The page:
Health News of Tuesday, 22 February 2011
Do cell phones cause cancer?
We'd all like to know, but unfortunately there's no clear answer — yet. Now an intriguing new study takes a first step toward a possible answer, suggesting that holding your cell phone to your ear does have a measurable effect on the brain, even during cell-phone sessions of less than an hour.
Dr. Nora Volkow, director of the National Institute on Drug Abuse (part of the National Institutes of Health), reports Tuesday in the Journal of the American Medical Association (JAMA) that a cell phone's electromagnetic field can cause changes in brain activity. Specifically, she and her team found that the regions nearest to the antenna of closely held mobile devices showed higher rates of energy (or glucose) consumption.
Before you start to panic that all your cell-phone confessionals have set you up for some kind of brain tumor, remember this: higher rates of glucose metabolism in the brain can mean a number of things. Yes, tumor cells may gobble up more glucose to fuel their relentless growth, but healthy brain cells need constant replenishment too, to keep up the intricate network of messages and connections that help us think, eat, move and stay alive. For now, Volkow isn't ready to say that cell phones' electromagnetic fields can damage the brain, but her findings are the first step toward establishing some much-needed scientific facts about an issue with serious and widespread health implications. Volkow's interest in the topic emerged from both her professional and personal experience. As a brain researcher, her lab has been investigating how energy fields from diagnostic magnetic resonance imaging (MRI) devices can affect brain activity, above and beyond the activity changes they are designed to detect. Imaging tests like MRI are the cornerstone of preventive medicine, helping to detect tumors and other abnormalities early enough to prevent serious and potentially deadly diseases like cancer. But Volkow wondered, How much does the test's magnetic energy itself change the body, however slightly, and do those changes confound the test's results? By studying this question, she discovered that during brain scans, regions of the brain closest to the source of magnetic energy showed higher levels of glucose activity. “That led me to be aware that magnetic fields are sufficiently strong to produce changes in brain glucose metabolism,” Volkow says. Those findingings dovetailed with a more personal observation: Volkow noticed that her sister and spouse tended to spend hours on their cell phones. Knowing the effect that an MRI field had on the brain, she began wondering about the smaller fields emitted by mobile devices. There wasn't much literature on the subject, however, and the few studies that had been done involved only a small number of subjects. So Volkow's group devised a clever trial to test whether the energy from cell phones could cause changes in brain activity. They recruited 47 volunteers who agreed to have their brains scanned with positron emission tomography, a technique that picks up hot spots where cells are consuming glucose. The volunteers held a cell phone to each ear simultaneously, and had their brains scanned twice — once when both phones were off for 50 minutes, and once when only the phone at the right ear was turned on, but muted, for 50 minutes. When turned on, the right-hand phone played a recorded message that the subject couldn't hear in order not to bias the results. Researchers found that the brain regions closest to the active phone's antenna showed the highest rates of glucose activity, and Volkow says the next step is to understand what that means. “Is this a temporary change that recovers every single time, or do chronic, long periods of exposure potentially have long-lasting effects? We need to know that,” she says. The study is the first to look at glucose metabolism as a marker for the effect of a magnetic field. Previous studies have tracked changes in blood flow in the brain, but, as Volkow points, out, blood flow is dependent on cell activity, so glucose use more closely measures how neurons may be affected by phone signals. Because nerve cells make up the majority of the brain, Volkow and her team assume that the heightened activity reflects more excited nerve cells, but she acknowledges that other factors could be at work as well. For example, there may also be more activity in glial cells, which aren't neurons but are critical to feeding energy to nerve cells. Glial cells act on blood vessels to increase the flow of glucose, oxygen and other nutrients that neurons need to send electrical signals throughout the brain. Glia are also important in helping nerves make new connections, and without them, neurons start to die.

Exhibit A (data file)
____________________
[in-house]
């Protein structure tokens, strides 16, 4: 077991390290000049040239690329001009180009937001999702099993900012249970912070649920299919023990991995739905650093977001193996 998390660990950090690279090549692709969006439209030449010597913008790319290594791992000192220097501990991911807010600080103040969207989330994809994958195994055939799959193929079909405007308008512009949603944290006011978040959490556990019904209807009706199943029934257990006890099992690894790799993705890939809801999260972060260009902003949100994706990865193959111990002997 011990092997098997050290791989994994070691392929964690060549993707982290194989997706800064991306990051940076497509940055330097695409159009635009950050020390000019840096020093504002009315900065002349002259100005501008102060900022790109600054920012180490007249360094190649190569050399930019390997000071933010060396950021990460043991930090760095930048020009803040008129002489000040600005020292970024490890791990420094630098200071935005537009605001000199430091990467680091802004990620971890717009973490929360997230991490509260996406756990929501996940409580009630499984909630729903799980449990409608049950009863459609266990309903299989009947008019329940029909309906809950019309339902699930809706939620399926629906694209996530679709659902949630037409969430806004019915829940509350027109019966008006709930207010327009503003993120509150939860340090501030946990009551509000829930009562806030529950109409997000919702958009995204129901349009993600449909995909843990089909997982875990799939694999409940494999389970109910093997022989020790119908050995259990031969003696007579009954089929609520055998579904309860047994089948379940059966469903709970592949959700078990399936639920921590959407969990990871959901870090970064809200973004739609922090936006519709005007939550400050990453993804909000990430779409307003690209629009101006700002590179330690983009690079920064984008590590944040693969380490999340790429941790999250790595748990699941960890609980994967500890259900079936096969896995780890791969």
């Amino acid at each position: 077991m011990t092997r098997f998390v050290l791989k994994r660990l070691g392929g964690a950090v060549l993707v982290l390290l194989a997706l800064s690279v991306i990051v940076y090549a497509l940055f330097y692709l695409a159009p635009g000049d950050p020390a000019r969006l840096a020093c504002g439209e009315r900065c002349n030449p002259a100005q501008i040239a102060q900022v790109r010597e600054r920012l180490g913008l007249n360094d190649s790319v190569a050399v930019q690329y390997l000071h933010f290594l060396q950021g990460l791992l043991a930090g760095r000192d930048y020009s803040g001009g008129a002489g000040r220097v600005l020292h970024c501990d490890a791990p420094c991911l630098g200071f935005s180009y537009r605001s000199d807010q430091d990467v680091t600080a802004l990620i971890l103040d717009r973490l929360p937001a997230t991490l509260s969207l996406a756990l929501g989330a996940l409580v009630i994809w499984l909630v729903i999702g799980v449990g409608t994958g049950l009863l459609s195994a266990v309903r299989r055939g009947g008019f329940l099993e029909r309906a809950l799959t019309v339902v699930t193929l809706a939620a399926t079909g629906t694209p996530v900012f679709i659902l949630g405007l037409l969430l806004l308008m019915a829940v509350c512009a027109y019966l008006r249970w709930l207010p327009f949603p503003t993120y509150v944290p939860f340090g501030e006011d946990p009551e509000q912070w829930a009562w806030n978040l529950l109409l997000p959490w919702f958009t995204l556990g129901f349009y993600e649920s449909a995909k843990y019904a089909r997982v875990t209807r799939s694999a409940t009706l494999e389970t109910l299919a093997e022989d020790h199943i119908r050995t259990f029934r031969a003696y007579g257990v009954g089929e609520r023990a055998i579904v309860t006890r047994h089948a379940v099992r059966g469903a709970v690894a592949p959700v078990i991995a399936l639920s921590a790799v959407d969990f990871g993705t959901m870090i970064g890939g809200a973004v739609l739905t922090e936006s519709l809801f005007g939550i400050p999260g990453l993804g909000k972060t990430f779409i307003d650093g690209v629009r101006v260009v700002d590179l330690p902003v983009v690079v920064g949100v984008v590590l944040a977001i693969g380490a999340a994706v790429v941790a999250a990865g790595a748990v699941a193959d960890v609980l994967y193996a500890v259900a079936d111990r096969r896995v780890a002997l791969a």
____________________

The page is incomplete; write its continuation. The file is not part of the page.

The new findings are yet more intriguing data on how cell-phone use may be affecting our health, and while the research is still frustratingly preliminary — it documents changes, but not whether those changes are good or bad — Volkow, for one, isn't taking any chances.
“When you have data like this, you cannot ignore it,” she says. “We need to be guided by objective data. There is data showing that the human brain is sensitive to electromagnetic waves, whether we like it or not. Now we have to understand whether that is bad or good.”
She's purchased a $5 ear piece so she doesn't have to hold her phone to her ear to have a conversation. “I want to play it safe,” she says “What do I lose? Maybe at the end of the day cell phones aren't damaging, but it's only $5.”